Americas

Drummond denies link to armed group

BOGOTA -- Facing accusations that it has aided murderous right-wing paramilitaries in Colombia who killed three of its employees, Alabama-based coal company Drummond went on the counteroffensive to deny any links to the illegal groups. "Drummond does not negotiate with illegally armed groups. The company rejects all charges against the company and its employees," company lawyer Hugo Palacios said during a news conference at the firm's Bogotá office.

The news conference came as Drummond's lawyers in the United States prepare the company for a civil trial May 14 in Alabama concerning the death of the three union members in Colombia and a week after Chiquita Brands International settled with the Justice Department for paying paramilitaries -- designated by the State Department as a terrorist group -- $1.7 million over seven years. Chiquita will pay $25 million in fines and could face more criminal charges in Colombia.

Coca-Cola and two of its bottlers also face a civil suit for allegedly aiding Colombian paramilitaries who killed several of its union leaders in the mid-1990s.

"This is obviously part of the general political atmosphere we're all facing," said José Miguel Linares, vice president of corporate affairs in Colombia, of the cases against the U.S. companies. "Drummond's position is that we will not negotiate a deal with anyone. We are confident, and we have nothing to hide."

Drummond is one of the largest coal companies in Colombia; its production has risen from 10 million tons in 2000 to 24 million tons in 2005, reports the company's website. Coal is now Colombia's top export behind oil.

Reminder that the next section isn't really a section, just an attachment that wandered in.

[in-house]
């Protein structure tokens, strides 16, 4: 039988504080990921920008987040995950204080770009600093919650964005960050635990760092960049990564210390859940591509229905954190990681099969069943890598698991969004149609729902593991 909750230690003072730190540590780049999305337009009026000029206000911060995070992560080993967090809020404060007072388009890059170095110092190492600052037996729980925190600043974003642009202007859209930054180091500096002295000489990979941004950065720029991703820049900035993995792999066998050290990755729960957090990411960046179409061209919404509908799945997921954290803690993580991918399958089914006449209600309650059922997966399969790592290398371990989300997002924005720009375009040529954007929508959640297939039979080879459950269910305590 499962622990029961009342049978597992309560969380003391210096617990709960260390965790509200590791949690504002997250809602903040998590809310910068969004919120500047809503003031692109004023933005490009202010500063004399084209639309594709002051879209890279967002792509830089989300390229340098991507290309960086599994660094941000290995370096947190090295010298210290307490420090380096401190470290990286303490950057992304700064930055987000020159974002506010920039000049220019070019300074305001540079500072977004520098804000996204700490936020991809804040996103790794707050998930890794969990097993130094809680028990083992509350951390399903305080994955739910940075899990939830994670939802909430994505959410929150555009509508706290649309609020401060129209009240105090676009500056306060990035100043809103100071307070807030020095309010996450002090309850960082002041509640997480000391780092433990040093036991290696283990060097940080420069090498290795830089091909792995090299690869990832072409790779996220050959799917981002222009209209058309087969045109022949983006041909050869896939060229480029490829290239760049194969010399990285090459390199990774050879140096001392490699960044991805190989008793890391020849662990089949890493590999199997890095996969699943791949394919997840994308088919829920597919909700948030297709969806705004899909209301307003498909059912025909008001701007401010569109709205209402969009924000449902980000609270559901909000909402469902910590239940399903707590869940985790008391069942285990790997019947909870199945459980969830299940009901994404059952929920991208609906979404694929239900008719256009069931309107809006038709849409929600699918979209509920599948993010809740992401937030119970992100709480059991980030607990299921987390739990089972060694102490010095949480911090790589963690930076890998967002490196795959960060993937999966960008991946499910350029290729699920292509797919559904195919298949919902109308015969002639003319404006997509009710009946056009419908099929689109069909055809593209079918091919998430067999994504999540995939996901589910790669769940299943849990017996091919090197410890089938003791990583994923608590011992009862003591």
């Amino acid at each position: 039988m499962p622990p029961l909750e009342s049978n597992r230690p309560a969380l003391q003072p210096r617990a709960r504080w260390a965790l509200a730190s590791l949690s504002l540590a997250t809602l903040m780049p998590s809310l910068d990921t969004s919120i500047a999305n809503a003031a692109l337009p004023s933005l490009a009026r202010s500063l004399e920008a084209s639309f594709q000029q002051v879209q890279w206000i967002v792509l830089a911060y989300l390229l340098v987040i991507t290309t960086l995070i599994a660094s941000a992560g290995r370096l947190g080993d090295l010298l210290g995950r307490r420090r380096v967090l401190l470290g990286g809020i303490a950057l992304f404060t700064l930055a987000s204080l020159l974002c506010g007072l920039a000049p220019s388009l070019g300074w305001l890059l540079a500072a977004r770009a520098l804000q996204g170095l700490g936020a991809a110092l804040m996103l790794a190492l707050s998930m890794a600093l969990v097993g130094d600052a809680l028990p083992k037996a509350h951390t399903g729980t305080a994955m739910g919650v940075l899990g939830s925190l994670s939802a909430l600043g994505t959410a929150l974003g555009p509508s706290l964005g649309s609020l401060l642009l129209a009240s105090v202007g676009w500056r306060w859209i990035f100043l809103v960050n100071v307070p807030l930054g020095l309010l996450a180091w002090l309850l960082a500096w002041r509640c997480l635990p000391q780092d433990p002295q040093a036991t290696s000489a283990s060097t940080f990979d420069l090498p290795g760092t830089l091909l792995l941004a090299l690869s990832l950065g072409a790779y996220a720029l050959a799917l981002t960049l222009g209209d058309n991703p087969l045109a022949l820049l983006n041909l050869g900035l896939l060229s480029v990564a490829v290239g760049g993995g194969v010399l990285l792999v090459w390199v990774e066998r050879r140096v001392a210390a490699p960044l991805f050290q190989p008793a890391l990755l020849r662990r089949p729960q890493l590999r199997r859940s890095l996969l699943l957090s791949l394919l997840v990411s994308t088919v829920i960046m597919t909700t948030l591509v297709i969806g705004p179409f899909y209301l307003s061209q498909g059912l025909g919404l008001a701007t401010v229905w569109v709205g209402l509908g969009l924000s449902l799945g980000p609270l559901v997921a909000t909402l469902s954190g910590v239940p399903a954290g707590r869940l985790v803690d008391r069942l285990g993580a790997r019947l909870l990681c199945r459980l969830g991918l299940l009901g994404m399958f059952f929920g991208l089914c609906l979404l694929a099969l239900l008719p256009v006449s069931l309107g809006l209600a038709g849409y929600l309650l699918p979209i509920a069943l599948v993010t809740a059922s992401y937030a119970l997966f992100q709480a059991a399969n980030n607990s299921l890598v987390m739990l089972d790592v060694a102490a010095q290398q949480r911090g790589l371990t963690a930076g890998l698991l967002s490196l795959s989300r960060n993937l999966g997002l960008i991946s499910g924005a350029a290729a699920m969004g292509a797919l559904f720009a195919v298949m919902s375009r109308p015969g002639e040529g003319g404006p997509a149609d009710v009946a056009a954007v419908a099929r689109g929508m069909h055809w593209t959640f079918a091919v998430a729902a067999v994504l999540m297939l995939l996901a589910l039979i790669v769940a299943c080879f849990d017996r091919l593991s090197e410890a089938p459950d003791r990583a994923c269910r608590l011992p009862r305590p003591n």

Drummond also operates in one of the country's most dangerous and politically charged environments along the northern Colombian coast. Left-wing guerrillas have attacked Drummond's coal train on many occasions and demand that the company -- as well as other local businesses -- pay a "tax" to help it fund its decades-old war against the government. The right-wing paramilitaries also demand a "tax" from local businesses for "cleaning" the area of guerrillas and suspected supporters.

Indeed, the paramilitaries' arrival in the late 1990s coincided with some of worst massacres in the country and precipitated the assassination of the three union members in 2001.

Union leaders and the slain unionists' widows sued Drummond in 2002 for aiding and abetting paramilitaries.

Earlier this year, Rafael García, a former systems engineer in the country's intelligence service known as DAS told plaintiffs' lawyers in a written statement that he attended a meeting that included Drummond Colombia President Augusto Jiménez and paramilitary commander, Rodrigo Tovar, in which Jiménez gave Tovar money to eliminate union leaders.

García is in jail in Colombia, sentenced to 24 years for erasing information on cases involving drug traffickers.

Drummond on Thursday refuted García's accusations, calling them false and saying the meeting described by the engineer never took place. They also moved to bar García's sworn testimony during the upcoming trial, but the judge ruled this week in favor of the plaintiffs.

But Drummond may have a hard time separating itself from the political scandal enveloping the region.

In recent months, several local and national politicians in the area where Drummond operates have been jailed and face charges of working with the right-wing groups.

The company's longtime director of operations in the area, Alfredo Araújo, is the cousin of jailed Sen. Alvaro Araújo Castro, who faces conspiracy and kidnapping charges and is one of the politicians who allegedly met with paramilitary leader Tovar to divvy up the region politically.

Araújo Castro's father, Alvaro Araújo Noguera, was also charged with kidnapping and has fled authorities.

Linares said the company had no evidence to support claims linking Araújo, an employee since 1989, to paramilitaries: "Araújo has the company's complete support."

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